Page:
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S.U.N.Y. at Stonybrook
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Album: S.U.N.Y. at Stonybrook: Stonybrook, NY 9/19/71
# Song Title   Time
1)    Statesboro Blues
2)    Trouble No More
3)    Don't Keep Me Wonderin'
4)    Done Somebody Wrong
5)    One Way Out
6)    Blue Sky
7)    Stormy Monday
8)    You Don't Love Me
1)    Dreams
2)    In Memory of Elizabeth Reed
 
Product Details
Performer Notes
  • Personnel: Dickey Betts (vocals, guitar); Gregg Allman (vocals, Hammond b-3 organ); Duane Allman (guitar, slide guitar); Berry Oakley (bass guitar); Butch Trucks (drums, timpani); Jaimoe (drums, percussion).
  • Liner Note Author: John Lynskey.
  • Recording information: S.U.N.Y., Stonybrook, NY (09/19/1971).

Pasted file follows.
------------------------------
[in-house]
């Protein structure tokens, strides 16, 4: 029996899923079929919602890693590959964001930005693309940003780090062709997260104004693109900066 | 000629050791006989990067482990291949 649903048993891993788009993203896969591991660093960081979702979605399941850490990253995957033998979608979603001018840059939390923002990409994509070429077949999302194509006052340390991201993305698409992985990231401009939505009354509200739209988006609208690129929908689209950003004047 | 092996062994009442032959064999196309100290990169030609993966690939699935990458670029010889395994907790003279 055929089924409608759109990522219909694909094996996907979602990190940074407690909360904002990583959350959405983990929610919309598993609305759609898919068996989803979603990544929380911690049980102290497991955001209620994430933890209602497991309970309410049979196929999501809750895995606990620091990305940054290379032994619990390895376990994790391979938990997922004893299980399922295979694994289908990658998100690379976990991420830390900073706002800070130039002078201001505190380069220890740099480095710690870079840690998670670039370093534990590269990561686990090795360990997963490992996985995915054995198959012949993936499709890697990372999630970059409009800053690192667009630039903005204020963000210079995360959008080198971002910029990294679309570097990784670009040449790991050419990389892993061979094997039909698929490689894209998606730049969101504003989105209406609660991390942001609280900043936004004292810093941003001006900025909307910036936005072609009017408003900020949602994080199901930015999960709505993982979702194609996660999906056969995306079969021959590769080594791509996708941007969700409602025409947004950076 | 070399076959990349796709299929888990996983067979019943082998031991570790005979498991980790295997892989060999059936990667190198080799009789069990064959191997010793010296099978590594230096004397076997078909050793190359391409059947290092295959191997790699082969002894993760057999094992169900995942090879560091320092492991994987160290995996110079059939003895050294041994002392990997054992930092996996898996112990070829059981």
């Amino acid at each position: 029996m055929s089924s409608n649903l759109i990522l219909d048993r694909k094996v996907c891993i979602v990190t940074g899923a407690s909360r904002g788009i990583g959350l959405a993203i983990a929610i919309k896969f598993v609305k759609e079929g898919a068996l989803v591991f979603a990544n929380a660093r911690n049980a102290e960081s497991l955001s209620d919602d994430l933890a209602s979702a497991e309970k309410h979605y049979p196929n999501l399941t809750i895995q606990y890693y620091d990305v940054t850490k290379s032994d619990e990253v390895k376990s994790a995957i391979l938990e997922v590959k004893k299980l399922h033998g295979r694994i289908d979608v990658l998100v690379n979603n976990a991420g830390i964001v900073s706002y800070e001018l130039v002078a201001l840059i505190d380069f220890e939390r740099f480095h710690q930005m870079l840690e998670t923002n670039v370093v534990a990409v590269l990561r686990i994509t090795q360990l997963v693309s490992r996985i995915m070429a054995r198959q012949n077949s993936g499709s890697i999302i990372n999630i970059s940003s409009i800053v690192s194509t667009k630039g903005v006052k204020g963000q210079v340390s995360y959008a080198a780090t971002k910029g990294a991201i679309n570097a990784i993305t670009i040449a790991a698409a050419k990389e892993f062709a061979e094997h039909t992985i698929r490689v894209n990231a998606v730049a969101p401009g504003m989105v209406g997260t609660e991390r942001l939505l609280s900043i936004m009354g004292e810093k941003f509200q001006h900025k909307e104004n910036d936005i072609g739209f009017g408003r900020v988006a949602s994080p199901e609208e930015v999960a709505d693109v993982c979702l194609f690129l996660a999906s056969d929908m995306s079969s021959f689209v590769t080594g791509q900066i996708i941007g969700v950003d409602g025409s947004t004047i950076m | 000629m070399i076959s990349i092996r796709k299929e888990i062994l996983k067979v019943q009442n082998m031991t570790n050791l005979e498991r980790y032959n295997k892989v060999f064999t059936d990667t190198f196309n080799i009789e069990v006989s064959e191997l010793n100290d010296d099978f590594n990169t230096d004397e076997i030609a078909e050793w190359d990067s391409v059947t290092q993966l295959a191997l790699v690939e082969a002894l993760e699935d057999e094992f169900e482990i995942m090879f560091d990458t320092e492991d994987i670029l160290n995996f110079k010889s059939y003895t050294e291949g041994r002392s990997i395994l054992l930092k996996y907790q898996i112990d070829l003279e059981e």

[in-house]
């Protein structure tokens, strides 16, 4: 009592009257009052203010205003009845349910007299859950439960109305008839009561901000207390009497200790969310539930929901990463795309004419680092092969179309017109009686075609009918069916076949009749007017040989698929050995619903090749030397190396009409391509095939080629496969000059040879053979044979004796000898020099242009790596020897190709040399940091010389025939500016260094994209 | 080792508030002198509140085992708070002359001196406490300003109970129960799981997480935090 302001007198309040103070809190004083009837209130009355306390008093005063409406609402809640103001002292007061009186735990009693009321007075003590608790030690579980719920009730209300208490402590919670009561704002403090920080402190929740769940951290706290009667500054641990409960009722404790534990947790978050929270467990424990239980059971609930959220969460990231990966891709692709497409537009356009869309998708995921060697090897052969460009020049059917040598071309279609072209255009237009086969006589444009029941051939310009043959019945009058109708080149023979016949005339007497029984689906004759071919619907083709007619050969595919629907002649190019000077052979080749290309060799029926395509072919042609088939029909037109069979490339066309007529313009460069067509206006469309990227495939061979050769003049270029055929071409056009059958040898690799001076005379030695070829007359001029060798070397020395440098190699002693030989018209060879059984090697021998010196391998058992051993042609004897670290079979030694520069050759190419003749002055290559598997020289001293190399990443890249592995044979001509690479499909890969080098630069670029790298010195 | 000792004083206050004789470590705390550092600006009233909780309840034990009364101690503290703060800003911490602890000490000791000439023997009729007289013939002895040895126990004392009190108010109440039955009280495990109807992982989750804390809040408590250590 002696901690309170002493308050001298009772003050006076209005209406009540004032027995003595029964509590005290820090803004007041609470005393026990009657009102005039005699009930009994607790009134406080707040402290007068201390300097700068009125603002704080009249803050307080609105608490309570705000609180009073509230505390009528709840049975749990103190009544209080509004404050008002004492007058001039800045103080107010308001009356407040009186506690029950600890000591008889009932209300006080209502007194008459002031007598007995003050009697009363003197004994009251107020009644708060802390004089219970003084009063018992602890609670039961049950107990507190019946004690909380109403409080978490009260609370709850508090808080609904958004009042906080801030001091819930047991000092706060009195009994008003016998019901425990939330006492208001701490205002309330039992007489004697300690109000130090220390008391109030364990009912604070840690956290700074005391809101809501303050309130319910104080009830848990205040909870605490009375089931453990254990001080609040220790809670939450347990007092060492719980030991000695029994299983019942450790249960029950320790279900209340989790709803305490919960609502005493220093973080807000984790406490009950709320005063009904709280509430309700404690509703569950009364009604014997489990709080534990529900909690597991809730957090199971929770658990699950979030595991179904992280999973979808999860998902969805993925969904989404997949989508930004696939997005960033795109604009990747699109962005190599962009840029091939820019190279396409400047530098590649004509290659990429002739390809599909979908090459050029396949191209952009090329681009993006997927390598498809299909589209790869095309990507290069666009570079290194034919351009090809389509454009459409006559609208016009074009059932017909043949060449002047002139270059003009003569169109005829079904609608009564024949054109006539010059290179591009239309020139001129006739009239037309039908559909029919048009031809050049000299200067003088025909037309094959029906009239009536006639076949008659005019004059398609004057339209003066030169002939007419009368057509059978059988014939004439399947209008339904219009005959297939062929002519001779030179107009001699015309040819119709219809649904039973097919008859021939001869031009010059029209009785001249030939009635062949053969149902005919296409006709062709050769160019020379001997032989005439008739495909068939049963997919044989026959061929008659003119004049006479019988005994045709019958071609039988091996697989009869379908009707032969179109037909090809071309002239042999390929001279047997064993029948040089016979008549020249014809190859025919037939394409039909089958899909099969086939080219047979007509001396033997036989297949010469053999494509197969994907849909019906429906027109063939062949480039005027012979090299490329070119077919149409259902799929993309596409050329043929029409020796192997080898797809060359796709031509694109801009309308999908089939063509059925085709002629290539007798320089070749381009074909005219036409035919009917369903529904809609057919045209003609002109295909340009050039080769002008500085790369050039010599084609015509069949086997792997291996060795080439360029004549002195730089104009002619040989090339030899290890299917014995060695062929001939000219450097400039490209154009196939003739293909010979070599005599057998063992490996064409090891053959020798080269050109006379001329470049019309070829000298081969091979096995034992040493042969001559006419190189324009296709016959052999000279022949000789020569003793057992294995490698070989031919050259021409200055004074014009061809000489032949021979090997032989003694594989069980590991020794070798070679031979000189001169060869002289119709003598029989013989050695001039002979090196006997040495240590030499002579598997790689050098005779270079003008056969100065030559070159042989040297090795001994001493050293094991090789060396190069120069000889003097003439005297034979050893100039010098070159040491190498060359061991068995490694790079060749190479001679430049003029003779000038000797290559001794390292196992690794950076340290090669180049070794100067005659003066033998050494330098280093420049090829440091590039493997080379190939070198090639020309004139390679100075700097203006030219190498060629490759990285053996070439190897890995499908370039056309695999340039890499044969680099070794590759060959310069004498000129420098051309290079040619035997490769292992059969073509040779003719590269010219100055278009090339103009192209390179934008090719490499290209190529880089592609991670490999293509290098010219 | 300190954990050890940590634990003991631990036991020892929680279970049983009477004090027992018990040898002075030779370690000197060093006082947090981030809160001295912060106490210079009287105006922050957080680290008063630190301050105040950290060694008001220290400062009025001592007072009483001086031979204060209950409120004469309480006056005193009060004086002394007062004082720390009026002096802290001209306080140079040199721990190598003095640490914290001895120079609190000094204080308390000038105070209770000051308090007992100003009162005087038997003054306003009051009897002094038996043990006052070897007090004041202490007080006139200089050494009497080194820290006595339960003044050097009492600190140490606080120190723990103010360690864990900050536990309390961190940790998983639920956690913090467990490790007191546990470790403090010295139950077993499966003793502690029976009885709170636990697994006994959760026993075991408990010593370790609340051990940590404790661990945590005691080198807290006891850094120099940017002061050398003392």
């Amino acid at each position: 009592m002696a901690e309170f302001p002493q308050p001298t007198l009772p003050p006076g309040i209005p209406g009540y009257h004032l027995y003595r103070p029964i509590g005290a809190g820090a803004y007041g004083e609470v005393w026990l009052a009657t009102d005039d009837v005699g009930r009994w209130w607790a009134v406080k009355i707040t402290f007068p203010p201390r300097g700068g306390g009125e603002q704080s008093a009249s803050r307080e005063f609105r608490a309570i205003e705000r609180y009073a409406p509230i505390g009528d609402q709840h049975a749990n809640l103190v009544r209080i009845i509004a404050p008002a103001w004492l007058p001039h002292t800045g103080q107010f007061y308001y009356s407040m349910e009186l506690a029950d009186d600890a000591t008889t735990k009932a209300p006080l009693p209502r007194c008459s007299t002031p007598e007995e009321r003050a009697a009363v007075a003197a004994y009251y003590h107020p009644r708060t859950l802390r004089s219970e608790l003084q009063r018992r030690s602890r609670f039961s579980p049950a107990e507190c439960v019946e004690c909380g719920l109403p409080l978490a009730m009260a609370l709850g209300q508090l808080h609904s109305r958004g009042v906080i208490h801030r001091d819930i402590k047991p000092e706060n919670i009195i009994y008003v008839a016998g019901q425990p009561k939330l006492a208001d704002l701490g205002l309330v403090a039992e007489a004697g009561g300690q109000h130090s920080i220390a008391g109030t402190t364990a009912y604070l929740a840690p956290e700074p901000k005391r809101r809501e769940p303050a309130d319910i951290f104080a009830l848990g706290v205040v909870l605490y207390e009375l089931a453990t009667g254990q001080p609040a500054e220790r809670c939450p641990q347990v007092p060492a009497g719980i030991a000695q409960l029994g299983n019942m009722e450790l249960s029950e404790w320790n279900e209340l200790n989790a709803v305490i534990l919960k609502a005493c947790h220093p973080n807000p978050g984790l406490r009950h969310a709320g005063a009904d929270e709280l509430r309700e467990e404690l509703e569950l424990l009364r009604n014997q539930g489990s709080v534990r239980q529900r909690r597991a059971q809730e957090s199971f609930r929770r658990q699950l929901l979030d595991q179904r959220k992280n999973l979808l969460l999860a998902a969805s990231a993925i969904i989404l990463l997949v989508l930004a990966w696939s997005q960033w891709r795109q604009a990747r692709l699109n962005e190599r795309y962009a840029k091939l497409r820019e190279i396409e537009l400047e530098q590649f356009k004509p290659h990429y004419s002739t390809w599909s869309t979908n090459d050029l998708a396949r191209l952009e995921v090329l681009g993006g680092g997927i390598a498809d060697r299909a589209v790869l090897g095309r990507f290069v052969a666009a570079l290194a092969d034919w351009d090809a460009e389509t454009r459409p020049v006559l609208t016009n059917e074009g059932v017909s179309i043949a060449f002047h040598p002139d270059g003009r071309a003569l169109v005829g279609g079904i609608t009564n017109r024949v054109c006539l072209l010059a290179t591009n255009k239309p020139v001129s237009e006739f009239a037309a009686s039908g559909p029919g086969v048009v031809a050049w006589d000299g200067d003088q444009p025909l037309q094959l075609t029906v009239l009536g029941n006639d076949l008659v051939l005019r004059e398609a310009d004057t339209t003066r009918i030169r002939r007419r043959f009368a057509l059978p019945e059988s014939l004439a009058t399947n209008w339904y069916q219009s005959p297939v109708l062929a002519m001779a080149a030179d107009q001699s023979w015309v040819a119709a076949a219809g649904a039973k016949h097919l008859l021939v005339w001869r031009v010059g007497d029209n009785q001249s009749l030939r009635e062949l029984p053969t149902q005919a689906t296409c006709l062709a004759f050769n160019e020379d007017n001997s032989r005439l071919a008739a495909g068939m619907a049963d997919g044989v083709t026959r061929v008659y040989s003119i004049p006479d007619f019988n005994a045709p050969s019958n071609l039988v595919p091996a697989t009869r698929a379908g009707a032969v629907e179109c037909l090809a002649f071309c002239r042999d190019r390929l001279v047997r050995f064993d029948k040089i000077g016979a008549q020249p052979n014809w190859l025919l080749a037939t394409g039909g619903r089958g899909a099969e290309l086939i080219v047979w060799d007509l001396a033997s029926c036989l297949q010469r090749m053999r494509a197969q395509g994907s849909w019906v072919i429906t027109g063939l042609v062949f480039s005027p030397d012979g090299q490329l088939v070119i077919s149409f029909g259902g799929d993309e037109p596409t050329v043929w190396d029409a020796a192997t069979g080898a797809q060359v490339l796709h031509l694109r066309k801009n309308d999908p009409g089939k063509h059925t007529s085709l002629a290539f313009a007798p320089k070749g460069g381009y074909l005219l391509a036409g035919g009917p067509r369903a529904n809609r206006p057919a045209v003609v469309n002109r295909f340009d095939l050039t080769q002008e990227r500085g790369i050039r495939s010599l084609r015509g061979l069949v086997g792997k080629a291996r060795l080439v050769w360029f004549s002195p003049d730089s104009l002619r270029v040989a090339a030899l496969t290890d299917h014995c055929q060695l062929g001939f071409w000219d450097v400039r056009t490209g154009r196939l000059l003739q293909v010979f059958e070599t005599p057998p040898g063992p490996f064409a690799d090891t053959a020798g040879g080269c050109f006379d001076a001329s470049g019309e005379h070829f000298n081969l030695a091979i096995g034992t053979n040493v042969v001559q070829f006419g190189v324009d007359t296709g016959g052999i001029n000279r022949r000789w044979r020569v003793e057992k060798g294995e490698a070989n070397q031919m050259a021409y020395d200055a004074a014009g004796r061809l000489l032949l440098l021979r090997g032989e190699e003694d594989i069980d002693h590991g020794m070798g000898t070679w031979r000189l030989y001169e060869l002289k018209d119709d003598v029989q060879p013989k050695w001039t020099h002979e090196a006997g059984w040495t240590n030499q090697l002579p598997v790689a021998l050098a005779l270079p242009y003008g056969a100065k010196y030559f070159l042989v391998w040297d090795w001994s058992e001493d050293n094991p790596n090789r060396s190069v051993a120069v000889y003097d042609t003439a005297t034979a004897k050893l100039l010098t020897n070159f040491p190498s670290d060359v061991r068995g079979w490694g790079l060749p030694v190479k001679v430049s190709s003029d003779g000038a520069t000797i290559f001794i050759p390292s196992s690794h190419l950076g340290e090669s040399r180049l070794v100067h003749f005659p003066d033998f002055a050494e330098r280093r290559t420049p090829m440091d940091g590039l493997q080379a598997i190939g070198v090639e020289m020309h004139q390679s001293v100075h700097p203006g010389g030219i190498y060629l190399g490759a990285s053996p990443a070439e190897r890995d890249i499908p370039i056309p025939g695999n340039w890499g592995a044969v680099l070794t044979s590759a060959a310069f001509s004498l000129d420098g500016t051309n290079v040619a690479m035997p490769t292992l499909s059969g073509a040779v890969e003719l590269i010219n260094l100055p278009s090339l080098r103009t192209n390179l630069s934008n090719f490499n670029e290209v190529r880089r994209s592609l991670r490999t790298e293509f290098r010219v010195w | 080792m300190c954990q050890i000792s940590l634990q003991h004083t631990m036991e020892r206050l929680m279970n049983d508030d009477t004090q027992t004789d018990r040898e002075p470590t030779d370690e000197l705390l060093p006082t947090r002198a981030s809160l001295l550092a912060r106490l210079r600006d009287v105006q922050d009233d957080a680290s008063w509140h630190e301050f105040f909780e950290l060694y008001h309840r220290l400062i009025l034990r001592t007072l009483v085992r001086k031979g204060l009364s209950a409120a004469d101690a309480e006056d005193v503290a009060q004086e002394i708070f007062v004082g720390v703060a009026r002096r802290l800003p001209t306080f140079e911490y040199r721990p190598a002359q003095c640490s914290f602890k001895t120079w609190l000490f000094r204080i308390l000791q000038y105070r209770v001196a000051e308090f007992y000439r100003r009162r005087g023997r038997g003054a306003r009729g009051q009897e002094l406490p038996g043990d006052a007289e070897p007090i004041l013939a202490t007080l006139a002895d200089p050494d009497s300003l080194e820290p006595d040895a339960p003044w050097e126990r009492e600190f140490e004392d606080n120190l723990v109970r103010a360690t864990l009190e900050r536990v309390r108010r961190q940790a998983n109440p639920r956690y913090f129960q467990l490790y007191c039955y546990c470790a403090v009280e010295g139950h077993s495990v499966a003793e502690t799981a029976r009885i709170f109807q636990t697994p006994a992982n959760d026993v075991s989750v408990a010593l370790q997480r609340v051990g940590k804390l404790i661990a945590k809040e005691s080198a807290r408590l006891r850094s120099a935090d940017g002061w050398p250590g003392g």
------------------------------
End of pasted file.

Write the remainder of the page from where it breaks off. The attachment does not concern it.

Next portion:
• Unlike the Grateful Dead, their obvious and acknowledged model for reissuing vintage live recordings, the Allman Brothers Band has not shied away from exploring their early work in an attempt to demonstrate that they were as good in 1980 and 1990 as they were in 1970. On the contrary, in such archival releases as 1991's Live at Ludlow Garage: 1970 (Polydor), 1996's Fillmore East, February 1970 (Grateful Dead), and the first release from their own Allman Brothers Band Recording Company, 2002's American University 12/13/70, the Allmans have made a point of sticking to their early years when the original band, led by slide guitarist Duane Allman, was still intact. Their purpose, as band members said in a front-page article in Billboard in April 2002 that announced the formation of their record company, is to demonstrate Duane Allman's prowess. This album, recorded a scant five weeks before the guitarist's death, furthers this goal. Annotator John Lynskey acknowledges that, also unlike the Dead, the Allmans did not vary their set list very much. "The Allman Brothers might have played the same songs night after night," he admits, "but they were never played the same way twice." The album, which compiles material from two shows on the same night, backs up his assertion. The titles may be familiar, but the jamming is not, as the band explores different ways to approach the songs, including one that is still in development. "Blue Sky," which would not appear on record until the group's next album, Eat a Peach, gets an 11-minute treatment that is a showcase for Duane Allman and Dickey Betts' guitar interaction. Six months after the legendary shows that produced their signature recording, At Fillmore East, and just before they changed forever with Duane Allman's death, this is the sound of the Allman Brothers Band at their peak. (Sound quality is below par at the outset as the mix is adjusted, but after a few songs in is perfectly acceptable.) ~ William Ruhlmann
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